Written by: Dillan Keene, AAE of CWU Collegiate Sports Clubs
When I began school several years ago my initial pursuit was for a degree in journalism. Like many others, I succumbed to that sweet siren’s call of Public Relations after speaking with industry professionals who preferred the versatility of the degree. Throughout my education I’ve learned to appreciate the experience my education would give me and truly understand the versatility a PR degree can offer.
The beauty of a PR degree is how many tools you are given over the course of your academic career. The most useful skill I learned was to write in a variety of different styles, lending the weight your voice needs to express different ideas across different mediums. Having an arsenal of different voices at your disposal means an ability to move into a lot of different industries. For me, I ended up falling in love and pursuing a career of writing copy at a marketing agency, which incidentally, despite my education, still threw me a steep learning curve.
If you’re pursuing an internship as a copywriter at a marketing firm remember to use your degrees flexibility to meet the agency’s needs. Research the company and industry, see what is most likely to fit both your interests and passions. I chose copywriting as a focus but there are other jobs public relations practitioners can do such as: SEO Specialization, Event Planning, Project Managing and Social Media Management. Your qualification for these all depends on your experience and interests but your education will help you get a leg up into these positions.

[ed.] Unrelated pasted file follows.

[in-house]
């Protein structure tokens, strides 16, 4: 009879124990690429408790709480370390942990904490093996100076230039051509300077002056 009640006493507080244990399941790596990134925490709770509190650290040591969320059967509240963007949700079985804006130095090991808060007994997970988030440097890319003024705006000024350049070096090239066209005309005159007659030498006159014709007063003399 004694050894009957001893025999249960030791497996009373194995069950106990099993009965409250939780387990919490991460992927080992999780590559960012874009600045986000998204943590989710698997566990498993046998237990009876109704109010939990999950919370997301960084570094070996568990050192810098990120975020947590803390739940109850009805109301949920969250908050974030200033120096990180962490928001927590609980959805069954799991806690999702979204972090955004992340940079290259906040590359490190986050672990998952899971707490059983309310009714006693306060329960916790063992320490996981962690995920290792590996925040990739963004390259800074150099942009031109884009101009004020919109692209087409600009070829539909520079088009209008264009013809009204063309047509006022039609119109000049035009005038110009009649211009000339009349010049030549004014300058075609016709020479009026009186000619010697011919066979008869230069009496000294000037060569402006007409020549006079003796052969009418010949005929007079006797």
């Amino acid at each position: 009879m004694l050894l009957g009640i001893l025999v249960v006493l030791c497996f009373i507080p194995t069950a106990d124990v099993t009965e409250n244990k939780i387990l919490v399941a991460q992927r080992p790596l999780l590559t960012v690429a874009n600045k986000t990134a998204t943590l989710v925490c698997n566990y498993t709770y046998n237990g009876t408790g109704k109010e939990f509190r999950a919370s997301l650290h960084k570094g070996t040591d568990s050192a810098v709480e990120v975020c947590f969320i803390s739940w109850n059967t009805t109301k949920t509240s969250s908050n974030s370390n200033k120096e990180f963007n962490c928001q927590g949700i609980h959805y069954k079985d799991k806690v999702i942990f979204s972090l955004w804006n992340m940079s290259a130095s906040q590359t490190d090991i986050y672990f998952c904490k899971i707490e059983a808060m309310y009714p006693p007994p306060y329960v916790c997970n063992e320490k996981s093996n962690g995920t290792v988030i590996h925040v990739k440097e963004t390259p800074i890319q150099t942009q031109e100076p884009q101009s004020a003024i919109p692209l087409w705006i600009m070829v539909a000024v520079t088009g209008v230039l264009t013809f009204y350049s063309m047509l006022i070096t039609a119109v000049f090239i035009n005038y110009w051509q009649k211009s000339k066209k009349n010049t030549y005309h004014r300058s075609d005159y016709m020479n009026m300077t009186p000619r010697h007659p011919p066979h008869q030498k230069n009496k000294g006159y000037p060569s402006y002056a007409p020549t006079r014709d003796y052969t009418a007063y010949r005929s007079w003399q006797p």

Some tips that have, or would have, helped me:
- Take an introductory course to graphic design. Although you might not be any good by the end of it, this base of knowledge lets you communicate more effectively with designers.
- Communicate early and often. You’re surrounded by people with invaluable experience, use that environment as a training ground for yourself. Most people love to talk about their jobs and people who work in marketing are very passionate about what they do.
- Show up early, leave late. This job requires a lot of passion to prosper in and if you’re cutting corners on the timesheet you can expect not to get calls back when the time comes.
- Take notes on everything. No really, everything. There are so many industry terms I wasn’t familiar with that it took me a while to acclimate.
- Read, read, read, and then read. Read whatever you can get your hands on regarding the industry. I would recommend “Hey Whipple, Squeeze This” by Luke Sullivan. It is wide and far considered the best introductory book for advertising as well as copywriting.
Marketing as an industry is always exciting and I loved working in it. That being said if you don’t like writing, do not pursue copywriting as a career. You will pour a lot of hours into keyboard, sometimes to have a client wipe the whole project back to square one. Most of all, remember that as a Public Relations major the greatest skill we have learned is the ability to adapt. We’re all career chameleons by the time we’re shutting the door on our academic chapters.